Times: Shabbat starts on Friday at 5:25 pm and ends on Saturday night at 6:24 pm. The weekly Torah portion is Shoftim.
Mincha in the CBD: We will seek to resume mincha at L2/430 Lt Collins once we emerge from this latest lockdown *deep sigh*. We will advise when the Thursday mincha at 1.50pm (following shiur & lunch at 1.00pm) at L1 Capital will resume. Join the the WhatsApp group to stay across the latest details.
Study: The Weekly Shiur continues on Wednesday at 1:10pm online. Current study: terminology needed to establish paid vs unpaid custodianship. Details here.
Thought of the Week with thanks to Rabbi Dovid Gutnick. On the 25th of February 1956, Nikita Khrushchev, then Secretary of the Communist Party delivered his famous ‘secret speech’ which for the first time sharply criticized Joseph Stalin. In a secret seven-hour speech in the Politburo, Khrushchev chronicled the crimes of Stalin. He depicted Stalin as a monster who had launched terror campaigns against every citizen of Russia and derailed the Soviet Union off its ‘noble’ course.
Almost no questions or challenges were raised during this speech save one interjection. In the midst of his speech, a party member yelled out from the back of the chamber: “And Nikita Khrushchev, where were you when all this was going on?”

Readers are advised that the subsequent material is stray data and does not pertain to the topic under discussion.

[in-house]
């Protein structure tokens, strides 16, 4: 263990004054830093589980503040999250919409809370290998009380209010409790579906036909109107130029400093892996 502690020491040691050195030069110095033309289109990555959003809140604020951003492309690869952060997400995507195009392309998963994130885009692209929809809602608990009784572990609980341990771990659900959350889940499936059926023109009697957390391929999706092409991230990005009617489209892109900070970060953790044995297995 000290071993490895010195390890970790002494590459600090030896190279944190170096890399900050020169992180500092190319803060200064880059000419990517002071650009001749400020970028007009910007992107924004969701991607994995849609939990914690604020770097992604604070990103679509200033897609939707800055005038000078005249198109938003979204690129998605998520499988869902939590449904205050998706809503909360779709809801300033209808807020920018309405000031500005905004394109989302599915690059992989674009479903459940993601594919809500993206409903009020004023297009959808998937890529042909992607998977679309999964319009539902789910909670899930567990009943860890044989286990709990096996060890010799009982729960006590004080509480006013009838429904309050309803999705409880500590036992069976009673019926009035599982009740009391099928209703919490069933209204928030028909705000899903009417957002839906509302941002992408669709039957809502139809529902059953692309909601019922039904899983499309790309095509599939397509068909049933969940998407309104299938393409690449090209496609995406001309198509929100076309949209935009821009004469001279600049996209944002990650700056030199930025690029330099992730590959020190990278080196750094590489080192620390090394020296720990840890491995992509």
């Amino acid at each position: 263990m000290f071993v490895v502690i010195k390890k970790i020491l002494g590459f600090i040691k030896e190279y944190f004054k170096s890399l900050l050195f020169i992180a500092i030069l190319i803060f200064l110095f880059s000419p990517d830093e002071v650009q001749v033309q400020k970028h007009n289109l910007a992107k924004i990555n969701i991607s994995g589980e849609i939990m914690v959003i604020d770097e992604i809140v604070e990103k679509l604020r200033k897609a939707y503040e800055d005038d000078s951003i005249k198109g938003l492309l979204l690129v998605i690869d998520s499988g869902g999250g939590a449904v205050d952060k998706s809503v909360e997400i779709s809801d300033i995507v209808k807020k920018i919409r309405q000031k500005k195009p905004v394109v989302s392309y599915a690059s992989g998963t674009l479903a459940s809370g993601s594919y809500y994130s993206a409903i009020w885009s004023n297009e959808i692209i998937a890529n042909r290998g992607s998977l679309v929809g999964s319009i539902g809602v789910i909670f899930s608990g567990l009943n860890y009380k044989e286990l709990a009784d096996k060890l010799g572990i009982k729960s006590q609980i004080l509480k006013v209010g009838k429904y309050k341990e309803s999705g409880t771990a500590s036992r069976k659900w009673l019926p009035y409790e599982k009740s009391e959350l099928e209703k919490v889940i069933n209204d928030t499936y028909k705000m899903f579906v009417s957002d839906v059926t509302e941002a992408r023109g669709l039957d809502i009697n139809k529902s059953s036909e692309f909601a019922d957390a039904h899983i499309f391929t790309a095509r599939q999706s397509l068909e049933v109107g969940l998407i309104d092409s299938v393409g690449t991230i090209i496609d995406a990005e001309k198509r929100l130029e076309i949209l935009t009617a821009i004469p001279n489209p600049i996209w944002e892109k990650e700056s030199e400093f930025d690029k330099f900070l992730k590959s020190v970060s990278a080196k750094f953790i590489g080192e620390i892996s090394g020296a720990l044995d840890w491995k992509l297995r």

Khrushchev looked up and shot back, pounding the podium: “Who said that? I demand to know who said these words! Stand up!” The entire hall fell silent. No one moved. Khrushchev said, “Comrade, that’s where I was.”
There is this somewhat obscure and puzzling Torah law in this week’s Torah reading. the law of Eglah Arufah (Devarim 21). When a murdered traveller is found out in the field, the elders of the nearest city must go out there and conduct a ceremony to atone for the crime, even though it occurred “outside of their jurisdiction”.
The classical commentators point out that although these leaders obviously didn’t commit the crime, and although the crime occurred outside of their jurisdiction, the community and its leaders are still responsible for they should have endeavoured to support all travellers passing through the area ‘with adequate provision and protection’ (Talmud Sotah 45a)
What an extraordinary degree of social responsibility! It seems the Torah is telling me as a leader and community member that the occurrence of a social failing, crisis of shortfall – despite it being “outside our jurisdiction”, is my responsibility.
The next time the fetid stench of a decaying society wafts into your nostrils and the inclination to bewail this sorrowful state in the great hollow halls of social media or check out and go off the grid altogether, consider the echoes of the eternal question: “and where are you while all this is going on?”